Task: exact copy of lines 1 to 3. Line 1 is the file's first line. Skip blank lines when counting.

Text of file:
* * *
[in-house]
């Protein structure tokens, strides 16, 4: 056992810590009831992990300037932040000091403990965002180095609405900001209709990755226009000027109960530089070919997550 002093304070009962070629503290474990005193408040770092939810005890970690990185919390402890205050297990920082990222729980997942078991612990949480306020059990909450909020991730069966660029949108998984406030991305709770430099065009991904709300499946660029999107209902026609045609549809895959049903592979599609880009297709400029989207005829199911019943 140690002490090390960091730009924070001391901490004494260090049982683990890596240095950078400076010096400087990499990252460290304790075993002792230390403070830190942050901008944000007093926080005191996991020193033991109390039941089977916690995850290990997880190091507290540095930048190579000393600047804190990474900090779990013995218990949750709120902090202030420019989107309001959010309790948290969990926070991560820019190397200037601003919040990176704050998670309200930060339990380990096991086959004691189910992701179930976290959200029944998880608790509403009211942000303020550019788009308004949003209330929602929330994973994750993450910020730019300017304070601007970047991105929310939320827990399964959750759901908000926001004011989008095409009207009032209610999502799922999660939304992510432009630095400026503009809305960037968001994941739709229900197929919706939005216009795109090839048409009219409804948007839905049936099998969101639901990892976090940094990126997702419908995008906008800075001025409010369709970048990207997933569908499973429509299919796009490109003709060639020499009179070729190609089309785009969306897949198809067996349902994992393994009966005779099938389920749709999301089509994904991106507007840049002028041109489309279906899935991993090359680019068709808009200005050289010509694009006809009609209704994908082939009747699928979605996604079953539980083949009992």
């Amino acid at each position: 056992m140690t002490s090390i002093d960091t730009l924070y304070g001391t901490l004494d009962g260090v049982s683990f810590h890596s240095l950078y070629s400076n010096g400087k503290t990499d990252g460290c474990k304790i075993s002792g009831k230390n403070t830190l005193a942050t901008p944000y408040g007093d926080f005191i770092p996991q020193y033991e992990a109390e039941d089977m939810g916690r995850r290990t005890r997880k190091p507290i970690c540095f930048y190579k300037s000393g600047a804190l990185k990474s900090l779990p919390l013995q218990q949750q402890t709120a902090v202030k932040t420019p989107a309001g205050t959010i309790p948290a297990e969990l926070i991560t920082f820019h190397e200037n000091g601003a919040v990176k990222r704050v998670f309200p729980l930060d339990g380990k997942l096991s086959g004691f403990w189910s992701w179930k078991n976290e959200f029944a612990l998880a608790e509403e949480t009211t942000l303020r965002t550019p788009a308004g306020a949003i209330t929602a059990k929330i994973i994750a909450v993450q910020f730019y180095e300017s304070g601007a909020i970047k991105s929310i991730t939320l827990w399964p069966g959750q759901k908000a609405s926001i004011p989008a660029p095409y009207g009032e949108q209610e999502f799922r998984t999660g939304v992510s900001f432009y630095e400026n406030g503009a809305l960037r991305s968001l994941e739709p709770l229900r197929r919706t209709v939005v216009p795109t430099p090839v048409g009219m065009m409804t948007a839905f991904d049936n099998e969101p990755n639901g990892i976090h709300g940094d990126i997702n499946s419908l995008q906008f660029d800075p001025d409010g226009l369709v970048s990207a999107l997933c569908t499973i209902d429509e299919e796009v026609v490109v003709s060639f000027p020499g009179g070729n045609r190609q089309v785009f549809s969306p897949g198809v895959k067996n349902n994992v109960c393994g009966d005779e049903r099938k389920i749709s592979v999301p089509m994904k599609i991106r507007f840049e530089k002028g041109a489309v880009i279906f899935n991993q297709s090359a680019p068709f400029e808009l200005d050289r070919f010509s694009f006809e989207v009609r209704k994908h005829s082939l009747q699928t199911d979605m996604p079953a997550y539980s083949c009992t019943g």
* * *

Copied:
[in-house]
């Protein structure tokens, strides 16, 4: 056992810590009831992990300037932040000091403990965002180095609405900001209709990755226009000027109960530089070919997550 002093304070009962070629503290474990005193408040770092939810005890970690990185919390402890205050297990920082990222729980997942078991612990949480306020059990909450909020991730069966660029949108998984406030991305709770430099065009991904709300499946660029999107209902026609045609549809895959049903592979599609880009297709400029989207005829199911019943 140690002490090390960091730009924070001391901490004494260090049982683990890596240095950078400076010096400087990499990252460290304790075993002792230390403070830190942050901008944000007093926080005191996991020193033991109390039941089977916690995850290990997880190091507290540095930048190579000393600047804190990474900090779990013995218990949750709120902090202030420019989107309001959010309790948290969990926070991560820019190397200037601003919040990176704050998670309200930060339990380990096991086959004691189910992701179930976290959200029944998880608790509403009211942000303020550019788009308004949003209330929602929330994973994750993450910020730019300017304070601007970047991105929310939320827990399964959750759901908000926001004011989008095409009207009032209610999502799922999660939304992510432009630095400026503009809305960037968001994941739709229900197929919706939005216009795109090839048409009219409804948007839905049936099998969101639901990892976090940094990126997702419908995008906008800075001025409010369709970048990207997933569908499973429509299919796009490109003709060639020499009179070729190609089309785009969306897949198809067996349902994992393994009966005779099938389920749709999301089509994904991106507007840049002028041109489309279906899935991993090359680019068709808009200005050289010509694009006809009609209704994908082939009747699928979605996604079953539980083949009992």
């Amino acid at each position: 056992m140690t002490s090390i002093d960091t730009l924070y304070g001391t901490l004494d009962g260090v049982s683990f810590h890596s240095l950078y070629s400076n010096g400087k503290t990499d990252g460290c474990k304790i075993s002792g009831k230390n403070t830190l005193a942050t901008p944000y408040g007093d926080f005191i770092p996991q020193y033991e992990a109390e039941d089977m939810g916690r995850r290990t005890r997880k190091p507290i970690c540095f930048y190579k300037s000393g600047a804190l990185k990474s900090l779990p919390l013995q218990q949750q402890t709120a902090v202030k932040t420019p989107a309001g205050t959010i309790p948290a297990e969990l926070i991560t920082f820019h190397e200037n000091g601003a919040v990176k990222r704050v998670f309200p729980l930060d339990g380990k997942l096991s086959g004691f403990w189910s992701w179930k078991n976290e959200f029944a612990l998880a608790e509403e949480t009211t942000l303020r965002t550019p788009a308004g306020a949003i209330t929602a059990k929330i994973i994750a909450v993450q910020f730019y180095e300017s304070g601007a909020i970047k991105s929310i991730t939320l827990w399964p069966g959750q759901k908000a609405s926001i004011p989008a660029p095409y009207g009032e949108q209610e999502f799922r998984t999660g939304v992510s900001f432009y630095e400026n406030g503009a809305l960037r991305s968001l994941e739709p709770l229900r197929r919706t209709v939005v216009p795109t430099p090839v048409g009219m065009m409804t948007a839905f991904d049936n099998e969101p990755n639901g990892i976090h709300g940094d990126i997702n499946s419908l995008q906008f660029d800075p001025d409010g226009l369709v970048s990207a999107l997933c569908t499973i209902d429509e299919e796009v026609v490109v003709s060639f000027p020499g009179g070729n045609r190609q089309v785009f549809s969306p897949g198809v895959k067996n349902n994992v109960c393994g009966d005779e049903r099938k389920i749709s592979v999301p089509m994904k599609i991106r507007f840049e530089k002028g041109a489309v880009i279906f899935n991993q297709s090359a680019p068709f400029e808009l200005d050289r070919f010509s694009f006809e989207v009609r209704k994908h005829s082939l009747q699928t199911d979605m996604p079953a997550y539980s083949c009992t019943g």